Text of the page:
A frustratingly not-terrible action thriller.
Somewhere in the middle of “My Dinner With Andre,” Andre Gregory wonders aloud if it's not possible that the 1960s were the last decade when we were all truly alive, that since then we've sunk into a bemused state of self-hypnosis, placated by consumer goods and given the illusion of excitement by television. Walking out of “Four Friends,” I had some of the same thoughts. This movie brings the almost unbelievable contradictions of that decade into sharp relief, not as nostalgia or as a re-creation of times past, but as a reliving of all of the agony and freedom of the weirdest ten years any of us is likely to witness.
The movie is told in the form of a looseknit autobiography, somewhat inspired by the experiences of Steve Tesich, the son of Yugoslavian parents who moved to this country as a boy and lived in the neighborhoods of East Chicago, Indiana, that provide the film's locations. If the film is his emotional autobiography, it is also perhaps the intellectual autobiography of Arthur Penn, the film's director, whose “Bonnie and Clyde” was the best American film of the 1960s and whose “Alice’s Restaurant” (1969) was an earlier examination of that wonderful and haunted time.
Their movie tells the stories of four friends. When we meet them, they're entering their senior year of high school. It is 1961. That is so long ago that nobody has yet heard of The Beatles. One of the friends is a young woman (Jodi Thelen), who imagines she is the reincarnation of Isadora Duncan, and who strikes attitudes and poses in an attempt to appear altogether too much of an artistic genius for East Chicago to contain. The other three friends are male classmates. They all love the girl in one way or another, or perhaps it's just that they've never seen anyone like her before. In the ten years to follow, these four people will have lives that were not imaginable in 1961. They will have the opportunity to break out of the sedate conservatism of the Eisenhower era and into the decade of "alternative life-styles." The movie is ambitious. It wants to take us on a tour of some of the things that happened in the 1960s, and some of the ways four midwestern kids might have responded to them. It also wants to be a meditation on love, and on how love changes during the course of a decade. When Thelen turns up at the bedroom window of her "real" true love (Craig Wasson) early in the movie and cheerfully offers to sleep with him, Wasson refuses, not only because he's a high school kid who's a little afraid of her, but also because he's too much in love with his idea of her to want to make it real. By the time they finally do come back together, years later, they've both been through bad scenes, through madness, drug abuse, and the trauma of the war in Vietnam. They have also grown up, some. The wonder is not that “Four Friends” covers so much ground, but that it makes many of its scenes so memorable that we learn more even about the supporting characters than we expect to.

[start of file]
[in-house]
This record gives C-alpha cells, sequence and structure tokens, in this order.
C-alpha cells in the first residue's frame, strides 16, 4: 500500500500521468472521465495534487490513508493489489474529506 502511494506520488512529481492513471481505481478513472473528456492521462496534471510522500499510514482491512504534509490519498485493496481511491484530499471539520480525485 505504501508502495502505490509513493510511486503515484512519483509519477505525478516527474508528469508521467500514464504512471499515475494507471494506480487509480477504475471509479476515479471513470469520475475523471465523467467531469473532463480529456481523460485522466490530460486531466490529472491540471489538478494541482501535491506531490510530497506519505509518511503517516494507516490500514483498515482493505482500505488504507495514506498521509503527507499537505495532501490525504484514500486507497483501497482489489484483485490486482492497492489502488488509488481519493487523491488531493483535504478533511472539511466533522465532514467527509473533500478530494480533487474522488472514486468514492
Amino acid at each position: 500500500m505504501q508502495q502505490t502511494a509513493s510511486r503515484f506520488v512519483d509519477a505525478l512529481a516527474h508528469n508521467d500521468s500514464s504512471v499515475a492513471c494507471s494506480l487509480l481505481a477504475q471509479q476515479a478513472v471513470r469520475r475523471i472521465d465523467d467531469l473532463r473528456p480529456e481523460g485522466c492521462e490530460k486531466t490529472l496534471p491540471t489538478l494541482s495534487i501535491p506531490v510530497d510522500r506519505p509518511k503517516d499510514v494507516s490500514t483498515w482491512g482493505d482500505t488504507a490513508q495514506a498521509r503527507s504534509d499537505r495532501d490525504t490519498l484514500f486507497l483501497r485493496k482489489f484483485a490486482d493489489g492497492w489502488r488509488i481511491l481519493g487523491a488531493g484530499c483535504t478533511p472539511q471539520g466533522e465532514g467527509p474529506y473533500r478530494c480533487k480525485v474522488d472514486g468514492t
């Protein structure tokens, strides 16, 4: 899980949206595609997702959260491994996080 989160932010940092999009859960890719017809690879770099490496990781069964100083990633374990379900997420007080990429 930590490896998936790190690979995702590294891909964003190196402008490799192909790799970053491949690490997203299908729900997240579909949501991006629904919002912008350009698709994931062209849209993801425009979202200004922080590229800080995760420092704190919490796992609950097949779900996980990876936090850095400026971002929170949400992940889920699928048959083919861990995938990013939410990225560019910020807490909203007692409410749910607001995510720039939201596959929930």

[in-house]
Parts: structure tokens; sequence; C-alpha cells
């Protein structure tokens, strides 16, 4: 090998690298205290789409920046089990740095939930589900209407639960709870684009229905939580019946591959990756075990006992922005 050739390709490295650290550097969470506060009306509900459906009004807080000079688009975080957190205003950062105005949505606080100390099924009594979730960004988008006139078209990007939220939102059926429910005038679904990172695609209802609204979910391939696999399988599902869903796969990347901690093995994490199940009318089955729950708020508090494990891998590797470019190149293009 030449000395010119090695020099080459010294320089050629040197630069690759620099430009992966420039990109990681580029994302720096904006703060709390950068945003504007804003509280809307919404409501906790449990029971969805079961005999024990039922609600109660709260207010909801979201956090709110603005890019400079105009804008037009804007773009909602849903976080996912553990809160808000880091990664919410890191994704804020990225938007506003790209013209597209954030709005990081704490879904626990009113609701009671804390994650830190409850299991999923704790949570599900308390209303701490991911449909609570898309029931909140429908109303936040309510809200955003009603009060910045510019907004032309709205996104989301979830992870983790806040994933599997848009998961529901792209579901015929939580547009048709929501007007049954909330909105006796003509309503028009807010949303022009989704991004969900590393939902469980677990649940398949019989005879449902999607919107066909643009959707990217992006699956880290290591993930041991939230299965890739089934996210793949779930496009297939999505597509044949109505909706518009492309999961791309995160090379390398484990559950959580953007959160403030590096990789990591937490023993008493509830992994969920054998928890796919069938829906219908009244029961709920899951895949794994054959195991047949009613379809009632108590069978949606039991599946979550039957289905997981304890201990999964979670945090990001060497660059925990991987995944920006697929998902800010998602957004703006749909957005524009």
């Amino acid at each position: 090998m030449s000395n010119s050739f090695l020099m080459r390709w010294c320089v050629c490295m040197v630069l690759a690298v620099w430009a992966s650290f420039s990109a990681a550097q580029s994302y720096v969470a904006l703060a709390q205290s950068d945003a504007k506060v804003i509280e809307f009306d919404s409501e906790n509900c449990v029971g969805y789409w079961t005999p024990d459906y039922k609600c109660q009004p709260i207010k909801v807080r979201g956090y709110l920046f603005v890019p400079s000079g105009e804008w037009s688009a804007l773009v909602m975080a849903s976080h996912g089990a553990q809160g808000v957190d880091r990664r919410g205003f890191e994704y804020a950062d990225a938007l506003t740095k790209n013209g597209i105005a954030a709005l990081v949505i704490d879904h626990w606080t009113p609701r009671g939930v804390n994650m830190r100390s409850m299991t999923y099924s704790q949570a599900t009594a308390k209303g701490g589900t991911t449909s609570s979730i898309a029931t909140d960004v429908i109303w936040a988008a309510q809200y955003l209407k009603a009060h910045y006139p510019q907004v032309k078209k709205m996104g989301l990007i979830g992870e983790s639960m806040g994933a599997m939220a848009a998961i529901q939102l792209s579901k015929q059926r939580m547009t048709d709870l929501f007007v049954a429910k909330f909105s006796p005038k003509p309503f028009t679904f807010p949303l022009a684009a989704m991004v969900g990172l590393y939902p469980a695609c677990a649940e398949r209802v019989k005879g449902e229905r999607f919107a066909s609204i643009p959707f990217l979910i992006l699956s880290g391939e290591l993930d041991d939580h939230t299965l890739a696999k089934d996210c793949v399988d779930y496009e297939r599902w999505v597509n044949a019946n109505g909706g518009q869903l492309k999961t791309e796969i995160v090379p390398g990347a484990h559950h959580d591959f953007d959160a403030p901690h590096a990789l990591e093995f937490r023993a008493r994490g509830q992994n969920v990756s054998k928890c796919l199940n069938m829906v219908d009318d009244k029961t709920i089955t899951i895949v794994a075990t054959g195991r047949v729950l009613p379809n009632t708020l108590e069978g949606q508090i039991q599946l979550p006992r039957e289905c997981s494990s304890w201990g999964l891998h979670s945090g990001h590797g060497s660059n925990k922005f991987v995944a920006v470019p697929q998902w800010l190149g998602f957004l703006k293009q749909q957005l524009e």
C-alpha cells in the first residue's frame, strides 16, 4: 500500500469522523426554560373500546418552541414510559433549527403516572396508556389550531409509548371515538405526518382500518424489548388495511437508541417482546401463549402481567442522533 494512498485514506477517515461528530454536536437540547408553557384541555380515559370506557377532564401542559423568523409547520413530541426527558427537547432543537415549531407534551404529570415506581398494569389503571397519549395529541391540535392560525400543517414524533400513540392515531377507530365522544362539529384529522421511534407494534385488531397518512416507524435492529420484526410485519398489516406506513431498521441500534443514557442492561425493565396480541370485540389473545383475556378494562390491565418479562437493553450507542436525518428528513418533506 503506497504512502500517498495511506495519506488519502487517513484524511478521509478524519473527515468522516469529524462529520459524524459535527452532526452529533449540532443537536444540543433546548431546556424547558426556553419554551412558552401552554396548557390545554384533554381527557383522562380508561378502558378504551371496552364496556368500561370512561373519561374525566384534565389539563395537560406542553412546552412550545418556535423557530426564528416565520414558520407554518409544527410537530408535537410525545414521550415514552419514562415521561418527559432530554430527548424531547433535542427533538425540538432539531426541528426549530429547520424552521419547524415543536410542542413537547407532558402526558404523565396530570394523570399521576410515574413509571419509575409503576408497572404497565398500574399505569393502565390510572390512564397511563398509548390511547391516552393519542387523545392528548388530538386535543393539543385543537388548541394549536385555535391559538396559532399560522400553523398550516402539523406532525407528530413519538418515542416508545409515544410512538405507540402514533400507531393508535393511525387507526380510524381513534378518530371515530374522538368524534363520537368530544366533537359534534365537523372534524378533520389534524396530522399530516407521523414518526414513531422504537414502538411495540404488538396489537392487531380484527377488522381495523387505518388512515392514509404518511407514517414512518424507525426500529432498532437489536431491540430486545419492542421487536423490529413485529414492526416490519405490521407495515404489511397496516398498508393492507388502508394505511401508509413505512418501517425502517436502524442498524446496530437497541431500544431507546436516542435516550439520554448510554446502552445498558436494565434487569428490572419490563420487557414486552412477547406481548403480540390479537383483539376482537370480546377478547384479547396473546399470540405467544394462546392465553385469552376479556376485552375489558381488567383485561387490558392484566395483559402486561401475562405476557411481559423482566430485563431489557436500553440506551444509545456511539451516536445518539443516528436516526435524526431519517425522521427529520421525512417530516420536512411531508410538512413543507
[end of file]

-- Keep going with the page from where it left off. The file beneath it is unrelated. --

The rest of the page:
There are individual scenes in this movie that are just right. One of them involves a crowd of kids walking home in the dusk after school. Another happens between Wasson and Miklos Simon, who plays his gruff, defensive Yugoslavian father, and who finally, painfully, breaks down and smiles after a poker-faced lifetime. A relationship between Wasson and a dying college classmate (Reed Birney) is well drawn, to remind us of undergraduate friendships based on idealism and mutual discovery. And the scene where Wasson and Thelen see each other after many years is handled tenderly and with just the right notes of irony.
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